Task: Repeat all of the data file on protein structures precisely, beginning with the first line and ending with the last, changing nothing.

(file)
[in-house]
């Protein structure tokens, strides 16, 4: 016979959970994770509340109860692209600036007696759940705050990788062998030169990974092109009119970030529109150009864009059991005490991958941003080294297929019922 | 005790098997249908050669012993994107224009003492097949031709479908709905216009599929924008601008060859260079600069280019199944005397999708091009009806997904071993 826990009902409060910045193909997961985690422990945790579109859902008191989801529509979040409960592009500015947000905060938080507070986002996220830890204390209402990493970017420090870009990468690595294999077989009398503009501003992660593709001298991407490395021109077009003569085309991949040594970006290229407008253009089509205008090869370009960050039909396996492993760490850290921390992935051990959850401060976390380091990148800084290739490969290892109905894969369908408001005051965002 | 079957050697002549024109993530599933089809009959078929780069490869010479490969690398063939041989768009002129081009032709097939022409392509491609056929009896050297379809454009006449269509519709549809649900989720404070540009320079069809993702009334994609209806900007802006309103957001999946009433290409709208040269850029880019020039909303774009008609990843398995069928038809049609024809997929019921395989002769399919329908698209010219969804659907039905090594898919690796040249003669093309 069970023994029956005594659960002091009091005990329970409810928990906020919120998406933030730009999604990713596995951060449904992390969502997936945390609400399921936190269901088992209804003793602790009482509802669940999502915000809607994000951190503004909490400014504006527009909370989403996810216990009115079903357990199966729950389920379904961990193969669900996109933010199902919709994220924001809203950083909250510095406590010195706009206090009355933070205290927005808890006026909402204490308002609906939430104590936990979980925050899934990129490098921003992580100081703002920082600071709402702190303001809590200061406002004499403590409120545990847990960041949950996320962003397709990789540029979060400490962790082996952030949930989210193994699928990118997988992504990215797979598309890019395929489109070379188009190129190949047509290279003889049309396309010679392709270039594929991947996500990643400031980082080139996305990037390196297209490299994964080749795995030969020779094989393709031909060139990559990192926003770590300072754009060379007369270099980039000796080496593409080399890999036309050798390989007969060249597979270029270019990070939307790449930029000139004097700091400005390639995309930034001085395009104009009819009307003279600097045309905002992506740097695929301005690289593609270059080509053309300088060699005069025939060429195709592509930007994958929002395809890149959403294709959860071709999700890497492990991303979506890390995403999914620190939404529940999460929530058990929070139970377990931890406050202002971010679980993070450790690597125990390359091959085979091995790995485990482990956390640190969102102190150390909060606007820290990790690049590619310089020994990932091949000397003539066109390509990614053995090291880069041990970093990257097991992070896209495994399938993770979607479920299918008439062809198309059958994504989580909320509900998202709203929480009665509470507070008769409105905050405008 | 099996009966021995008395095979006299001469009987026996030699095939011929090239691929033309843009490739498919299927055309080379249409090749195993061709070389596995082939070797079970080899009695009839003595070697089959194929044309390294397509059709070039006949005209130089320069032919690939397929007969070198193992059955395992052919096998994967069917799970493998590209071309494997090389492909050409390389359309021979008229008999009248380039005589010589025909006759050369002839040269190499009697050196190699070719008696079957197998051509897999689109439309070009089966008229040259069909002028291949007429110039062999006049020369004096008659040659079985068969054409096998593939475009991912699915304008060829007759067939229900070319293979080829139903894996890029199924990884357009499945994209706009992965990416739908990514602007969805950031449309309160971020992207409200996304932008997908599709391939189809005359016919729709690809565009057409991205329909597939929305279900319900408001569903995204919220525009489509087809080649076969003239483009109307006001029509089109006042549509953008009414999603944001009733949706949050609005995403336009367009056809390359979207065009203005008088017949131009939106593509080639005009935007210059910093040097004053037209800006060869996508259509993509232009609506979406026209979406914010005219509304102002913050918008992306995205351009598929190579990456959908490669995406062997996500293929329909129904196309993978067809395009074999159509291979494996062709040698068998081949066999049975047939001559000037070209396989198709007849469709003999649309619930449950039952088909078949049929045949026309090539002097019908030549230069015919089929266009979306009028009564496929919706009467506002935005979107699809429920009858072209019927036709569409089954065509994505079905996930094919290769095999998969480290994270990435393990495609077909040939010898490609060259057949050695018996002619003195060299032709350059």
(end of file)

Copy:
[in-house]
């Protein structure tokens, strides 16, 4: 016979959970994770509340109860692209600036007696759940705050990788062998030169990974092109009119970030529109150009864009059991005490991958941003080294297929019922 | 005790098997249908050669012993994107224009003492097949031709479908709905216009599929924008601008060859260079600069280019199944005397999708091009009806997904071993 826990009902409060910045193909997961985690422990945790579109859902008191989801529509979040409960592009500015947000905060938080507070986002996220830890204390209402990493970017420090870009990468690595294999077989009398503009501003992660593709001298991407490395021109077009003569085309991949040594970006290229407008253009089509205008090869370009960050039909396996492993760490850290921390992935051990959850401060976390380091990148800084290739490969290892109905894969369908408001005051965002 | 079957050697002549024109993530599933089809009959078929780069490869010479490969690398063939041989768009002129081009032709097939022409392509491609056929009896050297379809454009006449269509519709549809649900989720404070540009320079069809993702009334994609209806900007802006309103957001999946009433290409709208040269850029880019020039909303774009008609990843398995069928038809049609024809997929019921395989002769399919329908698209010219969804659907039905090594898919690796040249003669093309 069970023994029956005594659960002091009091005990329970409810928990906020919120998406933030730009999604990713596995951060449904992390969502997936945390609400399921936190269901088992209804003793602790009482509802669940999502915000809607994000951190503004909490400014504006527009909370989403996810216990009115079903357990199966729950389920379904961990193969669900996109933010199902919709994220924001809203950083909250510095406590010195706009206090009355933070205290927005808890006026909402204490308002609906939430104590936990979980925050899934990129490098921003992580100081703002920082600071709402702190303001809590200061406002004499403590409120545990847990960041949950996320962003397709990789540029979060400490962790082996952030949930989210193994699928990118997988992504990215797979598309890019395929489109070379188009190129190949047509290279003889049309396309010679392709270039594929991947996500990643400031980082080139996305990037390196297209490299994964080749795995030969020779094989393709031909060139990559990192926003770590300072754009060379007369270099980039000796080496593409080399890999036309050798390989007969060249597979270029270019990070939307790449930029000139004097700091400005390639995309930034001085395009104009009819009307003279600097045309905002992506740097695929301005690289593609270059080509053309300088060699005069025939060429195709592509930007994958929002395809890149959403294709959860071709999700890497492990991303979506890390995403999914620190939404529940999460929530058990929070139970377990931890406050202002971010679980993070450790690597125990390359091959085979091995790995485990482990956390640190969102102190150390909060606007820290990790690049590619310089020994990932091949000397003539066109390509990614053995090291880069041990970093990257097991992070896209495994399938993770979607479920299918008439062809198309059958994504989580909320509900998202709203929480009665509470507070008769409105905050405008 | 099996009966021995008395095979006299001469009987026996030699095939011929090239691929033309843009490739498919299927055309080379249409090749195993061709070389596995082939070797079970080899009695009839003595070697089959194929044309390294397509059709070039006949005209130089320069032919690939397929007969070198193992059955395992052919096998994967069917799970493998590209071309494997090389492909050409390389359309021979008229008999009248380039005589010589025909006759050369002839040269190499009697050196190699070719008696079957197998051509897999689109439309070009089966008229040259069909002028291949007429110039062999006049020369004096008659040659079985068969054409096998593939475009991912699915304008060829007759067939229900070319293979080829139903894996890029199924990884357009499945994209706009992965990416739908990514602007969805950031449309309160971020992207409200996304932008997908599709391939189809005359016919729709690809565009057409991205329909597939929305279900319900408001569903995204919220525009489509087809080649076969003239483009109307006001029509089109006042549509953008009414999603944001009733949706949050609005995403336009367009056809390359979207065009203005008088017949131009939106593509080639005009935007210059910093040097004053037209800006060869996508259509993509232009609506979406026209979406914010005219509304102002913050918008992306995205351009598929190579990456959908490669995406062997996500293929329909129904196309993978067809395009074999159509291979494996062709040698068998081949066999049975047939001559000037070209396989198709007849469709003999649309619930449950039952088909078949049929045949026309090539002097019908030549230069015919089929266009979306009028009564496929919706009467506002935005979107699809429920009858072209019927036709569409089954065509994505079905996930094919290769095999998969480290994270990435393990495609077909040939010898490609060259057949050695018996002619003195060299032709350059």